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Патент USA US3076249

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Feb. 5, 1963
3,0 76,240
Filed June 10, 1960v
Seymoa» 1Y- Sch/e141
United States Patent 0 " "ice..
Patented Feb. 5., 1963
FIG. 4 is a cross section of the chill of FIG. 2. after ?nal
Seymour N. Schlein, University Heights, Ohio, assignor to
formation; and
FIG. 5 is an isometric view of a modi?cation thereof.
In the drawings like parts have been designated by
The Fanner Manufacturing Company, a Division of
like reference characters.
Textron, Inc., Cleveland, Ohio, a corporation of Rhode
Filed June 10, 1960, Ser. No. 35,371
1 Claim. (Cl. 22--174)
Brie?y, the invention constitutes ‘rolling a strip of
metal into channel formation having a pair of parallel
legs, one on each edge of the channel, and then forming
the channel shaped strip to a radius transversely of the
This invention relates to chills and more particularly
to a foundry chill of the so-called external radius type.
As is well known to those versed in the art, metal chills
are frequently used in molds to chill the metal at points
where the metal is slow to chill and thus equalize the
As best shown in FIGS. 2 and 3, a strip of metal of the
desired structure is formed, preferably by rolling to pro
vided with ‘integral stems, the holding power of these
sure to cause the pieces to bow outward.
vide a body 10- and a pair of marginal anges 11, which
extend from each side of the body. It will be appreciated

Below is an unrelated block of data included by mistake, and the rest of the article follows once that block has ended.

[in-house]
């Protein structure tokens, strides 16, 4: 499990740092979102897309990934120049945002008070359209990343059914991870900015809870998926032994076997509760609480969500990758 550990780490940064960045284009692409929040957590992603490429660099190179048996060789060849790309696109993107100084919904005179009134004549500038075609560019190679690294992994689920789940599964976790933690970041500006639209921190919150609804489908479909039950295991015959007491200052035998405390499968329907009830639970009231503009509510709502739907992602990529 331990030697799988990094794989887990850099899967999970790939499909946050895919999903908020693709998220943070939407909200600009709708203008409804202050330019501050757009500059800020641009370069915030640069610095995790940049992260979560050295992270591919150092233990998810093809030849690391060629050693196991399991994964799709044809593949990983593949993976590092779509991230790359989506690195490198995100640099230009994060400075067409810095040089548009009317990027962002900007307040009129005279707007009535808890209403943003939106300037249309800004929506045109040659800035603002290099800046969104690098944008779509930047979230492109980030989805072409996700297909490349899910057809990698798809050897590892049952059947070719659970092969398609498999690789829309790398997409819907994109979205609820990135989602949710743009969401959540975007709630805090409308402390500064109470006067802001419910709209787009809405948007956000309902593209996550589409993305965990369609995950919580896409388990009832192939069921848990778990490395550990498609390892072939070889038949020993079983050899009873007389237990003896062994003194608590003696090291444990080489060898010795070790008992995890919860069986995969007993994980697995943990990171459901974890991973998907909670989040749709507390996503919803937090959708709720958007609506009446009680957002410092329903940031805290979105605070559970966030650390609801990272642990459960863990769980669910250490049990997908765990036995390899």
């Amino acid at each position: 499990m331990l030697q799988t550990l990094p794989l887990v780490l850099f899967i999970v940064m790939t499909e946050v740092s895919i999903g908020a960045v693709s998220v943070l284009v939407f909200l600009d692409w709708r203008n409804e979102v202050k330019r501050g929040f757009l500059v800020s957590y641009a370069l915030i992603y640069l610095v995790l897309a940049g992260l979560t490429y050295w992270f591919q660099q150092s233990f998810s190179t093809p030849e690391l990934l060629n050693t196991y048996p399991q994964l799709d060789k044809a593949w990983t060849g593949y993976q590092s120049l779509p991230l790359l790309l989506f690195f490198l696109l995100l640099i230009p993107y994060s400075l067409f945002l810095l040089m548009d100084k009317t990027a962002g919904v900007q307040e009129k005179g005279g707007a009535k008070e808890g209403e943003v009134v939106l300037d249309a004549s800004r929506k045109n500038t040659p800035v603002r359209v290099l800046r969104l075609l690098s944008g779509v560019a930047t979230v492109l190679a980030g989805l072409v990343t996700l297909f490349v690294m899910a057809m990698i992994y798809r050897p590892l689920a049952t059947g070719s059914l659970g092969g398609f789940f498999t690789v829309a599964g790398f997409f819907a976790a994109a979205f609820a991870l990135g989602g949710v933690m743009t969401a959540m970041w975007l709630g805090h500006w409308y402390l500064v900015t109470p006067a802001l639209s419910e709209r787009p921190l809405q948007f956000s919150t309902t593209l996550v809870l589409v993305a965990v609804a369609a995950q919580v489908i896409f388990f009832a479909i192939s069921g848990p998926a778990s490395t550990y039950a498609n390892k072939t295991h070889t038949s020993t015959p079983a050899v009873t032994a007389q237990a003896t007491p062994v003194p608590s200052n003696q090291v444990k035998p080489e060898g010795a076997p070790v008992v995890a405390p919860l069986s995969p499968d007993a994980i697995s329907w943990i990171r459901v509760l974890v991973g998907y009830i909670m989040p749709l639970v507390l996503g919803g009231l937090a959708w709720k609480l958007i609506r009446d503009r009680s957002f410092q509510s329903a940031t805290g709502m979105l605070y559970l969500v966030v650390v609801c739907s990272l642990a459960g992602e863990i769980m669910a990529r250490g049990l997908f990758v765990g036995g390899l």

cooling process through the casting to thus avoid cracks 15 that rolling is preferred since it causes the stock to have
due to uneven cooling. It is also common :to provide
a smooth surface, which is particularly desirable on the
what is known as an external radius chill, that is, one
outer face. The rolling may be effected in roller dies, at
that does not merge with the casting and which is used
which time the ?anges 11 are also ?ormed. It will be
particularly to chill inside corners of the castings.
noted that the ?anges are tapered, becoming thinner to
Since the mold, which makes an inside corner, is neces 20 ward their outer edges.
sarily provided with a complementary outside corner,
After the stock is rolled, it may be severed into the
when it is desired to supply a chill, the chill has been
desired lengths. The short lengths Iare then placed in a
' placed on the outside corner and held in place by nails
bending machine and bent to the shape shown in FIG. 4.
inserted through the chill into the sand forming the